Veterinarians have read of these kinds of cases in special literature but they have never seen anything like that in real life. So it’s great luck for them to come across a nursing tom-cat. According to Svetlana Beletskaya, the assistant at the local surgery department, the tom-cat might, genetically, have female signs. Both the pet’s masters and the professionals have decided that since he has “adopted” the babies, it would be wiser to let him nurse them.

The Guardian newspaper published an interesting article that mentioned fathers who breastfeed. Click here to read “Are the men of the African Aka tribe the best fathers in the world?”


It’s a question that has united Aristotle, Darwin and my three-year-old in puzzlement: what exactly are male nipples for ? This week, the charity Fathers Direct came up with an answer, courtesy of some research it unearthed about a nomadic tribe of African hunter-gatherers. The answer, it seems, is the one my three-year-old (and Darwin, to be fair) suspected all along: male nipples are there as a stand-in for when mum isn’t around and there’s a squawking bambino in dire need of something to suck.

In the news, 12/23/04: “Meet the Fockers star Dustin Hoffman is celebrating after becoming a first-time grandfather earlier this month – but the good news has led to him developing breastfeeding urges. His daughter Jenna and her husband Seamus welcomed their son Augustus into the world just three weeks ago, and doting granddad Hoffman admits the experience has given him strange desires. He says, ‘I have felt almost the tendency to lactate. We don’t realize, but when we’re formed in the womb, we have milk glands, before we’re differentiated between male or female and before God knows whether to make you male of female. When you think about it, why should men have nipples? And yet we do. I didn’t think about it until I started to drip!'”

The May/June 2003 issue of And Baby, a national gay parenting magazine, contains a wonderful article by Jennifer Newton Reents about fathers who breastfeed. David was interviewed for the article, and both my book and web site are mentioned. And Babyis sold in many grocery stores, as well as most of the larger bookstores.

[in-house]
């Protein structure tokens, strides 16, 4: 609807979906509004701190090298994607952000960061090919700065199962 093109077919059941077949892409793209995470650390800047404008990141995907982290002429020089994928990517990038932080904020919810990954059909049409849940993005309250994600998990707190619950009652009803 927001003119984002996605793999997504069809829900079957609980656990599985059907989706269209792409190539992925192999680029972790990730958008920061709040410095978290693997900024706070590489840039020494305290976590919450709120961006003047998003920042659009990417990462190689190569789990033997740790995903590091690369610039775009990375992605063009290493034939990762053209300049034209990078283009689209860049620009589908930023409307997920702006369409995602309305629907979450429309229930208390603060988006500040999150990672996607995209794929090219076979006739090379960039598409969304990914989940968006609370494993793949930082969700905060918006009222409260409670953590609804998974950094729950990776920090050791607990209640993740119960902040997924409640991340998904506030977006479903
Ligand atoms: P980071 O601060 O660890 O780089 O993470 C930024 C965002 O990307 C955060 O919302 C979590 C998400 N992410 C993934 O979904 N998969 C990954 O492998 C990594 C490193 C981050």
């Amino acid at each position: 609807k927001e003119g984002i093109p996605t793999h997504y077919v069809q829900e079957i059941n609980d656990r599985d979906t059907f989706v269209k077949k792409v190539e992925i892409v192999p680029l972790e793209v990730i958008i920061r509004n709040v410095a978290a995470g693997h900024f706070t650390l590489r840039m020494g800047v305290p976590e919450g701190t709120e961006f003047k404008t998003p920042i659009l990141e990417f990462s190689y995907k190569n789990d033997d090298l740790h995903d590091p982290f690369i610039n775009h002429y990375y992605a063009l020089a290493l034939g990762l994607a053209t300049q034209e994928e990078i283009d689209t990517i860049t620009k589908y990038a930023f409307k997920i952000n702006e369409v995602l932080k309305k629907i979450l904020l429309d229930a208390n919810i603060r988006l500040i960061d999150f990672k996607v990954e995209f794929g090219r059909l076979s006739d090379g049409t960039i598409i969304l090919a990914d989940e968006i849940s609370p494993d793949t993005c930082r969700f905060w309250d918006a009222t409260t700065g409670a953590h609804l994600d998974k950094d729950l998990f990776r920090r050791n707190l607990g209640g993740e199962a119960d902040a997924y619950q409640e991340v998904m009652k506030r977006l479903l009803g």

There is an excellent chapter about fathers who breastfeed in Fiona Giles’ book, Fresh Milk: The Secret Life of Breasts (Simon & Schuster, April 2003). The chapter includes a passage written by a man in Australia who nursed his daughter until she was a year old. While the man didn’t attempt to produce milk, he found the emotional connection he made with her very gratifying. The other chapters in the book are equally fascinating. Subjects include: cooking with breastmilk (there are several recipes in the back of the book), breastfeeding triplets, donating milk to a milkbank after the death of a child, adult nursing, inducing lactation for an adopted child, lactation pornography, as well as more conventional topics such as weaning an older child, and dealing with mastitis. Sheila Kitzinger writes of the book, “An exciting, funny and provocative book that covers new ground. Do you fancy a breastmilk cocktail? Are you a breastfeeding father? Does milk spurt out when you make love? All the things that the other books about breastfeeding don’t say!”

Jared Diamond, a Pulitzer Prize-winning author and Professor of Geography at the University of California, Los Angeles, wrote about male lactation in his 1997 book Why is Sex Fun?: The Evolution of Human Sexuality:

The potential advantages of male lactation are numerous. It would promote a type of emotional bonding of father to child now available only to women…..Today, many or most mothers in first-world societies have already become unavailable for breast-feeding, whether because of jobs, illness, or lactational failure. Yet not only parents but also babies derive many benefits from breast-feeding. Breast-fed babies acquire stronger immune defenses and are less susceptable to numerous diseases….Male lactation could provide those benefits to babies if the mother is unavailable for any reason.

Diamond also wrote about male lactation in his article Father’s Milk(Discover, Feb., 1995; pages 83-87):

Experience may tell you that producing milk and nursing youngsters is a job for the female mammal, not the male. But your experience is probably limited, and the potential of biology – and medical technology – is vast….Brace yourselves, guys. Science is demolishing your last excuses. We’ve known for some time that many male mammals, including some men, can undergo breast development and lactate under special conditions. We’ve also known that many otherwise perfectly normal male domesticated goats, with normal testes and the proven ability to inseminate females, surprise their owners (and probably themselves) by spontaneously growing udders and secreting milk….Lactation, then, lies within a male mammal’s physiological reach.

Soon, some combination of manual nipple stimulation and hormone injections may develop the confident expectant father’s latent potential to make milk [Note from Laura: I don’t recommend hormone injections, nor do I feel they are necessary]. While I missed the boat myself, it wouldn’t surprise me if some of my younger male colleagues, and surely men of my sons’ generation, exploit their opportunity to nurse their children. The remaining obstacle will then no longer be physiological but psychological: Will all you guys be able to get over your hang-up that breast-feeding is a woman’s job?